THE VARIOUS KINDS OF EXCHANGE

Before taking up the question of the activities of the foreign exchange department and the question of how bankers make money dealing in exchange, it may be well to fix in mind clearly what the various forms of foreign exchange are. Following is a description of the most important classes of bills bought and sold in the New York market:

1. Commercial Long Bills

Drafts drawn by shippers of merchandise upon buyers abroad, or upon the banking representatives of the buyers abroad, at thirty days' sight or more. The drafts may be accompanied by shipping documents or may be "clean." The former kind of bill making up the greater part of the whole amount of foreign exchange dealt in in the New York market, will be described first.

Suppose a cotton dealer in Memphis to have sold one hundred bales of cotton to a spinner in Liverpool, the arrangement being that the English buyer is to be drawn on at sixty days' sight. The first thing the Memphis merchant does is to ship the cotton on its way to Liverpool, receiving from the railroad company a receipt known as a "bill of lading." At the same time he arranges for the insurance of the cotton, receiving from the insurance company a little certificate stating that the insurance has been effected.

The next step is for the Memphis shipper to draw the draft on the Liverpool buyer—‌or upon some bank abroad designated by the buyer. This draft is drawn in pounds sterling for the equivalent of the dollar value of the cotton and made payable sixty days after the party abroad on whom it is drawn has seen it and written "accepted" across its face. This draft, the bill of lading received from the shipping company, and the insurance certificate received from the insurance company are then pinned together and constitute a complete "commercial long bill with documents attached."

Other less important documents go with such a bill. Sometimes invoices showing the weight and price of the cotton go along with it and sometimes there is also attached a "hypothecation slip" which formally turns over the right to the goods to the Memphis or New York banker who buys the draft and accompanying documents from the Memphis cotton shipper. Sometimes, too, insurance is effected by the buyer abroad, in which case there may be no insurance certificate. But in the main, one of these "documentary" commercial bills consists of the draft itself, the bill of lading, and an insurance certificate.

Having pinned the document and the draft together, the Memphis cotton shipper is in possession of an instrument which he can dispose of for dollars. This he does either by selling it to his bank in Memphis or by sending it to New York, in order that it may be sold there in the exchange market at the current rate of exchange. Say, the bill of exchange is drawn on London at sixty days' sight, for £1,000. The buying price for such a draft will be, perhaps, 4.84. The Memphis shipper gets his check for $4,840, and is out of the transaction. The bill has passed into a banker's hands, who will send it abroad—‌deposit it in some foreign bank where he keeps a balance.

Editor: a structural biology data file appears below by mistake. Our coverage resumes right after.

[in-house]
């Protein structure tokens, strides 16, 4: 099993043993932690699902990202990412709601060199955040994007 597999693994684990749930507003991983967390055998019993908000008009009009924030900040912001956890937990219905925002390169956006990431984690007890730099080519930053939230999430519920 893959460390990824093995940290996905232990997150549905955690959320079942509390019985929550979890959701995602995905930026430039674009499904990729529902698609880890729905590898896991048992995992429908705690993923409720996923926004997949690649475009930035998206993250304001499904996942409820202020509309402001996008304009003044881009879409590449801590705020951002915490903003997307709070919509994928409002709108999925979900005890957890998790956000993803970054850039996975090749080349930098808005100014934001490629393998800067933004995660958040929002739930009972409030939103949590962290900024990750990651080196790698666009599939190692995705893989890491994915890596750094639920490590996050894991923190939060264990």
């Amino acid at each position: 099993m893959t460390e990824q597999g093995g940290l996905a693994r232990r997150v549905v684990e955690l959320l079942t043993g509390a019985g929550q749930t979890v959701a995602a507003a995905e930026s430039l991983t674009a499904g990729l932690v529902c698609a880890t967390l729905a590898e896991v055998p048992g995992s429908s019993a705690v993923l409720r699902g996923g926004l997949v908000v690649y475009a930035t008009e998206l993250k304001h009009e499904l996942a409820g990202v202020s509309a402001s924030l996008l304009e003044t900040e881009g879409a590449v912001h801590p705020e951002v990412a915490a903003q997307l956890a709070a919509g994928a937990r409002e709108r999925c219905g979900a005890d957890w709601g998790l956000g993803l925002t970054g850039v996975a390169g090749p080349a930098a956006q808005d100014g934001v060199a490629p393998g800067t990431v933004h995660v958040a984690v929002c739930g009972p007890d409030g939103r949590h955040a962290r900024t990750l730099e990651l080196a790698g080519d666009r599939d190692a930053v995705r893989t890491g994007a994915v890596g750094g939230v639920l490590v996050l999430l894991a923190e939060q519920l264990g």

As to the rate of 4.84 received by the shipper, it is to be noted that had the bill been drawn at less than sixty days' sight, he would have received more dollars for it, while if it had been drawn at more than sixty days' sight, he would have received less for it. The longer the banker who takes the draft off the shipper's hands has to wait until he can get his money back on it, the lower, naturally, the rate of exchange he is willing to pay. On the same day that demand drafts are selling at 4.87, sixty-day drafts may be selling at 4.84 and ninety-day drafts at 4.83.

Assume, in this particular case, that the draft has been taken off the shipper's hands by some foreign exchange banker in New York. By the very first steamer the latter will forward it to his banking correspondent abroad, with instructions to present it at once to the parties on whom it is drawn, in order that they may mark it "accepted—‌payable such-and-such-a-date." After that the bill is a double obligation of the drawer and the drawee, and may be discounted in the open market, for cash.

Just here it is necessary to digress and state that documentary commercial bills are of two kinds—‌"acceptance" bills and "payment" bills. In the case of the first-named, the documents are delivered to the party on whom the bill is drawn as soon as he "accepts" the bill, which puts him in a position to get possession of the merchandise at once. In the case of a "payment" bill, the credit of the man on whom it is drawn is not good enough to entitle him to such a privilege, and the only way he can get actual possession of the goods is to actually pay the draft under a rebate-of-interest arrangement. All bills drawn on banks are naturally "acceptance" bills; and being discountable and thus immediately convertible into cash abroad, command a better rate of exchange in the New York market than "payment" bills, which may be allowed to run all the way to maturity before a single pound sterling is paid on them.